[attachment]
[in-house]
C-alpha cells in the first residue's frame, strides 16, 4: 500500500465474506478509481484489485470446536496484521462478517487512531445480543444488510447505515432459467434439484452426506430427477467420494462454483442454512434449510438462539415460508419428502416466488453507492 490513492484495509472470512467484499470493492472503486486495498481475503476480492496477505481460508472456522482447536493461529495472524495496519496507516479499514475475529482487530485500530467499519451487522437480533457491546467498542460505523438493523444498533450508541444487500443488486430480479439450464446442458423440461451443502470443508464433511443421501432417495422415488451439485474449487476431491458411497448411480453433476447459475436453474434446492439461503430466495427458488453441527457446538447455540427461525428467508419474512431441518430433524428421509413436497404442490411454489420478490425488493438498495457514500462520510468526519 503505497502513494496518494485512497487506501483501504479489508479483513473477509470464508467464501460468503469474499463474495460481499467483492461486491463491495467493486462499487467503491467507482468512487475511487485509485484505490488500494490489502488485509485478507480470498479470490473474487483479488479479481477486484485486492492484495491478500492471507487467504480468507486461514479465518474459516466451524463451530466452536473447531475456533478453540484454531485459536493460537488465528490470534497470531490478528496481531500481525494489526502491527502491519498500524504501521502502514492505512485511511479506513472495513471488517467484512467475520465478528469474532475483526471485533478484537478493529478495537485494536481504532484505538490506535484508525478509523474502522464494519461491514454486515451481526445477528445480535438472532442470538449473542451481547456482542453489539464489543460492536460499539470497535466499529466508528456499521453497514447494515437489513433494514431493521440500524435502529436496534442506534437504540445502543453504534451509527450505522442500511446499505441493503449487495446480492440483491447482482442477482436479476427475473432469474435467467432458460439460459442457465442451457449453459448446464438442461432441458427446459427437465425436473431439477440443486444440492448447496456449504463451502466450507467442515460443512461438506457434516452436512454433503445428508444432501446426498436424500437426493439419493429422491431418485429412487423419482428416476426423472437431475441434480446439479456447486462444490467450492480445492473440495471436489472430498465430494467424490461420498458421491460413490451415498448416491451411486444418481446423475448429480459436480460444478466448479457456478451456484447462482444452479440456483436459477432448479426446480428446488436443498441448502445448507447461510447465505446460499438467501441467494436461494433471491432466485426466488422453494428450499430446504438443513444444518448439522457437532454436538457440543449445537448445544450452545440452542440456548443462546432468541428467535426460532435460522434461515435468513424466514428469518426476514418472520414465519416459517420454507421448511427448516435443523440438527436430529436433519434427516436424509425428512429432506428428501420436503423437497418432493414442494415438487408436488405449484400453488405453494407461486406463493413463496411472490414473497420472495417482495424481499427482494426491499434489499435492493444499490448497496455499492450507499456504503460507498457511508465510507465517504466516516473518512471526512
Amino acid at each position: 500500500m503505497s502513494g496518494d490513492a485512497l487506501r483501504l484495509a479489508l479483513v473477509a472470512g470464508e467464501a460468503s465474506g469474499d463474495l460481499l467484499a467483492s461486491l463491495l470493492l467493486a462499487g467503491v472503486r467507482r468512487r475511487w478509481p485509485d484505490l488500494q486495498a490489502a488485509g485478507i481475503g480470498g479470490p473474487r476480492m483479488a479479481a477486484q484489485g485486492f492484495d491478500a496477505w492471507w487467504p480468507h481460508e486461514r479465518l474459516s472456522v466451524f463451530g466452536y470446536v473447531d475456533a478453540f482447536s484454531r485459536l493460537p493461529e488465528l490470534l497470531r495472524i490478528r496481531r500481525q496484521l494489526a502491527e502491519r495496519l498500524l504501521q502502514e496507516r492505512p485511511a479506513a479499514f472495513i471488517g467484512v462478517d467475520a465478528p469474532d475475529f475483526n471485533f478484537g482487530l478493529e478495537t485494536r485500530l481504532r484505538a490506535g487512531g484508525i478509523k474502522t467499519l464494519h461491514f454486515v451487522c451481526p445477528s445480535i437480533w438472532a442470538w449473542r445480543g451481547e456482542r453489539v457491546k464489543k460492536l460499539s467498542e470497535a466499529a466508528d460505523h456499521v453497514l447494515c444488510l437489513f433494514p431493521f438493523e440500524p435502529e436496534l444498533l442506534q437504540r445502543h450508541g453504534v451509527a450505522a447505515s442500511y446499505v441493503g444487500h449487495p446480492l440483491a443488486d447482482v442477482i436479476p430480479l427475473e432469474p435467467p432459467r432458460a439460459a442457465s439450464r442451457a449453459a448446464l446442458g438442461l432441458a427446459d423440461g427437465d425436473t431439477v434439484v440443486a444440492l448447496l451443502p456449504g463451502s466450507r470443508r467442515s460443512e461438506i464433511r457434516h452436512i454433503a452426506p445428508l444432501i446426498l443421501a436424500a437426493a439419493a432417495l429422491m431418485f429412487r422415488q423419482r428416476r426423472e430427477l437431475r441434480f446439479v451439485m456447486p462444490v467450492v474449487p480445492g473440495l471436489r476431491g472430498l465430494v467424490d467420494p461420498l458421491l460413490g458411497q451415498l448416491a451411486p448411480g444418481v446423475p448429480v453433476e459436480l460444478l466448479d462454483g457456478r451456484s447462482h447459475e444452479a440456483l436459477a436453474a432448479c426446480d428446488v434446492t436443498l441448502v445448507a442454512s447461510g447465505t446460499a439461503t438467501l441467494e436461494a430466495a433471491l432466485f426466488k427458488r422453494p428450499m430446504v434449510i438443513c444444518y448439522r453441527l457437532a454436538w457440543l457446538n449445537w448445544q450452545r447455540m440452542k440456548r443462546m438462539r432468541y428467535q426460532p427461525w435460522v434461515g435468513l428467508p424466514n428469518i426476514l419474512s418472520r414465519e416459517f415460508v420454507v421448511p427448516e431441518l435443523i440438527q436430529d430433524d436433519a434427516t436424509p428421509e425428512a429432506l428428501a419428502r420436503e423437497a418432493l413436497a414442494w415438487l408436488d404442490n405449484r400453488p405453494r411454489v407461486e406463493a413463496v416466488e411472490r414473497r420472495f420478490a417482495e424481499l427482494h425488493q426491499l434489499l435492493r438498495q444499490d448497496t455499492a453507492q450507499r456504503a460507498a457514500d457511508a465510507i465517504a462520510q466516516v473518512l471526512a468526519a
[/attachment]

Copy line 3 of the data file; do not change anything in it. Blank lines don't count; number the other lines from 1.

Amino acid at each position: 500500500m503505497s502513494g496518494d490513492a485512497l487506501r483501504l484495509a479489508l479483513v473477509a472470512g470464508e467464501a460468503s465474506g469474499d463474495l460481499l467484499a467483492s461486491l463491495l470493492l467493486a462499487g467503491v472503486r467507482r468512487r475511487w478509481p485509485d484505490l488500494q486495498a490489502a488485509g485478507i481475503g480470498g479470490p473474487r476480492m483479488a479479481a477486484q484489485g485486492f492484495d491478500a496477505w492471507w487467504p480468507h481460508e486461514r479465518l474459516s472456522v466451524f463451530g466452536y470446536v473447531d475456533a478453540f482447536s484454531r485459536l493460537p493461529e488465528l490470534l497470531r495472524i490478528r496481531r500481525q496484521l494489526a502491527e502491519r495496519l498500524l504501521q502502514e496507516r492505512p485511511a479506513a479499514f472495513i471488517g467484512v462478517d467475520a465478528p469474532d475475529f475483526n471485533f478484537g482487530l478493529e478495537t485494536r485500530l481504532r484505538a490506535g487512531g484508525i478509523k474502522t467499519l464494519h461491514f454486515v451487522c451481526p445477528s445480535i437480533w438472532a442470538w449473542r445480543g451481547e456482542r453489539v457491546k464489543k460492536l460499539s467498542e470497535a466499529a466508528d460505523h456499521v453497514l447494515c444488510l437489513f433494514p431493521f438493523e440500524p435502529e436496534l444498533l442506534q437504540r445502543h450508541g453504534v451509527a450505522a447505515s442500511y446499505v441493503g444487500h449487495p446480492l440483491a443488486d447482482v442477482i436479476p430480479l427475473e432469474p435467467p432459467r432458460a439460459a442457465s439450464r442451457a449453459a448446464l446442458g438442461l432441458a427446459d423440461g427437465d425436473t431439477v434439484v440443486a444440492l448447496l451443502p456449504g463451502s466450507r470443508r467442515s460443512e461438506i464433511r457434516h452436512i454433503a452426506p445428508l444432501i446426498l443421501a436424500a437426493a439419493a432417495l429422491m431418485f429412487r422415488q423419482r428416476r426423472e430427477l437431475r441434480f446439479v451439485m456447486p462444490v467450492v474449487p480445492g473440495l471436489r476431491g472430498l465430494v467424490d467420494p461420498l458421491l460413490g458411497q451415498l448416491a451411486p448411480g444418481v446423475p448429480v453433476e459436480l460444478l466448479d462454483g457456478r451456484s447462482h447459475e444452479a440456483l436459477a436453474a432448479c426446480d428446488v434446492t436443498l441448502v445448507a442454512s447461510g447465505t446460499a439461503t438467501l441467494e436461494a430466495a433471491l432466485f426466488k427458488r422453494p428450499m430446504v434449510i438443513c444444518y448439522r453441527l457437532a454436538w457440543l457446538n449445537w448445544q450452545r447455540m440452542k440456548r443462546m438462539r432468541y428467535q426460532p427461525w435460522v434461515g435468513l428467508p424466514n428469518i426476514l419474512s418472520r414465519e416459517f415460508v420454507v421448511p427448516e431441518l435443523i440438527q436430529d430433524d436433519a434427516t436424509p428421509e425428512a429432506l428428501a419428502r420436503e423437497a418432493l413436497a414442494w415438487l408436488d404442490n405449484r400453488p405453494r411454489v407461486e406463493a413463496v416466488e411472490r414473497r420472495f420478490a417482495e424481499l427482494h425488493q426491499l434489499l435492493r438498495q444499490d448497496t455499492a453507492q450507499r456504503a460507498a457514500d457511508a465510507i465517504a462520510q466516516v473518512l471526512a468526519a